Lessons from another Mideast crisis

March 14, 2002|By Jim Anderson

WASHINGTON -- There are striking similarities between Israel's invasion of Lebanon 20 years ago and the current Israeli-Palestinian conflict, and lessons from the past could help prevent future disasters.

Then-Israeli Defense Minister Ariel Sharon and Prime Minister Menachem Begin were determined in June 1982 to end the chaos on their northern border with Lebanon.

Not only was the Palestine Liberation Organization attacking northern Israeli towns and settlements, the turmoil within Lebanon between the armed Palestinians and the various Lebanese militias was threatening to destabilize the entire region.

Six months before the operation, Mr. Begin and Mr. Sharon drew up a breathtaking plan -- "Big Pines" -- that would involve invading Lebanon and tracking down PLO fighters in Beirut's streets.

One danger was that Syria could be drawn into another armed confrontation with Israel.

In December 1981, Israel annexed the Golan Heights, which had been seized from Syria in the 1967 Arab-Israeli war.

With Syria's possible involvement came the danger that its principal backer, the Soviet Union, might use it as an entry into the Middle East.

It was that concern by then-Secretary of State Alexander Haig that led him to stand aside and let Israel invade Lebanon in June 1982 -- on the condition that Israeli forces not advance more than 24 miles into Lebanon to avoid clashing with the Syrians in the Bekaa Valley.

Mr. Sharon gave that assurance to U.S. envoy Morris Draper. But even as that assurance was given, Mr. Sharon had ordered the Israeli troops north to Beirut.

Mr. Sharon later told Mr. Draper, "Circumstances changed."

Mr. Draper responded bitterly, "Once, people believed that your word was good."

So one of the collateral casualties was a feeling of lost trust between Israel and the United States.

As Israeli forces moved north, the chairman of the Senate Foreign Relations Committee, Republican Charles Percy of Illinois, warned the White House that his panel would draft a bill cutting all military aid to Israel.

The Reagan administration, in a symbolic but important signal, delayed the delivery of some F-16 fighters to Israel.

As the Israelis pounded Beirut with artillery and bombs, the chief U.S. envoy to the Middle East, Philip Habib, raged to Mr. Sharon (in language that the State Department echoed this year), "This is the 20th century. You can't go around invading countries like that, spreading destruction and killing civilians."

The Arab world timidly tried to intervene in 1982, always giving precedence to the U.S. role as mediator.

Saudi Crown Prince (now king) Fahd put forward a plan nearly identical to the one floated by current Saudi Crown Prince Abdullah.

Under the 1982 plan, "all states would live in peace" in the Middle East and Israel would withdraw to its pre-1967 war borders.

Mr. Haig was not impressed. He told Crown Prince Fahd that he did not regard his plan "as a practical peace proposal" since it was certain to be rejected by Israel.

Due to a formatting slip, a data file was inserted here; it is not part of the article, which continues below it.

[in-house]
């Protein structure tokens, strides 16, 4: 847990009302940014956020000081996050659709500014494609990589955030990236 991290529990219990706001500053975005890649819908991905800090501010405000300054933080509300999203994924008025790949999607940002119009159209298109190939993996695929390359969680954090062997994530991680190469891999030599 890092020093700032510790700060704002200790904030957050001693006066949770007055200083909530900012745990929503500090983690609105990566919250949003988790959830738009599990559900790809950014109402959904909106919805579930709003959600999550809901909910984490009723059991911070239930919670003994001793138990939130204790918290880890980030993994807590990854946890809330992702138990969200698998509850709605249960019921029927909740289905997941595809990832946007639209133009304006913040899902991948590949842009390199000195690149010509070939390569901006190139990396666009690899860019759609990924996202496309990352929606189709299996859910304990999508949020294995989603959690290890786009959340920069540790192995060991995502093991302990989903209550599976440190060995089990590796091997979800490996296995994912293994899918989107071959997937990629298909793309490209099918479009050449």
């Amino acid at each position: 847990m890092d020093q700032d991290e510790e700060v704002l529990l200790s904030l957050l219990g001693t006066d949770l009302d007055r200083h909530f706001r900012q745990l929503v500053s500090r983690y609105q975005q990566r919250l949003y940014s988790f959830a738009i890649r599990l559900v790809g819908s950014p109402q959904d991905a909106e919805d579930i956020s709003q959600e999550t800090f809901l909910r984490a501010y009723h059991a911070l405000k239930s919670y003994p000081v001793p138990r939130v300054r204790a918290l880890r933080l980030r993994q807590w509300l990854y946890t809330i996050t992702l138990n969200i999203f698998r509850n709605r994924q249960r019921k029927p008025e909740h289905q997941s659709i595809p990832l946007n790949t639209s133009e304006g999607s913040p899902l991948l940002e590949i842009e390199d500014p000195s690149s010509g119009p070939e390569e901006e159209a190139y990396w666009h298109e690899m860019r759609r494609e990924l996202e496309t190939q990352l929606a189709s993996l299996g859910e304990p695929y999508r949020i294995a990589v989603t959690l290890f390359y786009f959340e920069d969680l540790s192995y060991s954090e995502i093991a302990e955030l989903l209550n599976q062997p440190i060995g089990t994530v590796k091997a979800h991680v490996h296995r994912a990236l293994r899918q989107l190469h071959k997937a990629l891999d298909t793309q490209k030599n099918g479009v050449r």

Washington treated it about the same way the Bush administration has minimized the importance of Crown Prince Abdullah's trial balloon.

Another part of Mr. Sharon's strategy was to begin absorbing the West Bank and Gaza by means of Jewish settlements, in effect displacing the Palestinians.

In 1982, there were 14,000 Jewish settlers in the West Bank and Gaza. Today there are 213,000.

Finally, under pressure from Arab states, Yasser Arafat agreed to pull his forces out of Beirut. The Israelis, under increasing U.S. pressure, pulled back to southern Lebanon but not to the international border. The crisis ended.

Lessons learned?

In the Middle East, a vigorous U.S. role is required even if it is not popular with Congress. In the absence of such an active role, extremists in the Middle East take over.

A Middle East peace is not possible without the participation or support of the Arab states, and they will be prepared to come forward only if they believe the United States is acting as an honest broker and not as an advocate for Israel. This is particularly important now that the U.S. government is trying to build its anti-terrorism coalition.

U.S. diplomacy cannot be used as a fire brigade. The United States, perhaps with European participation, must be steadily involved before the heavy shooting starts.

During the Cold War, the escalation into a Soviet-American confrontation was always a lurking possibility. In the post-Cold War era, there are other dangers, including oil price squeezes and the loss of international support for the U.S.-led war on terrorism.

History does repeat itself in the Middle East, especially when some of the same people are involved.

Failure to pay attention to the past, especially to U.S. errors, is a prescription for new clashes. And the next clash will be with more destructive weapons on both sides.

Jim Anderson is a Washington-based correspondent who has covered U.S. foreign policy through 11 secretaries of state.

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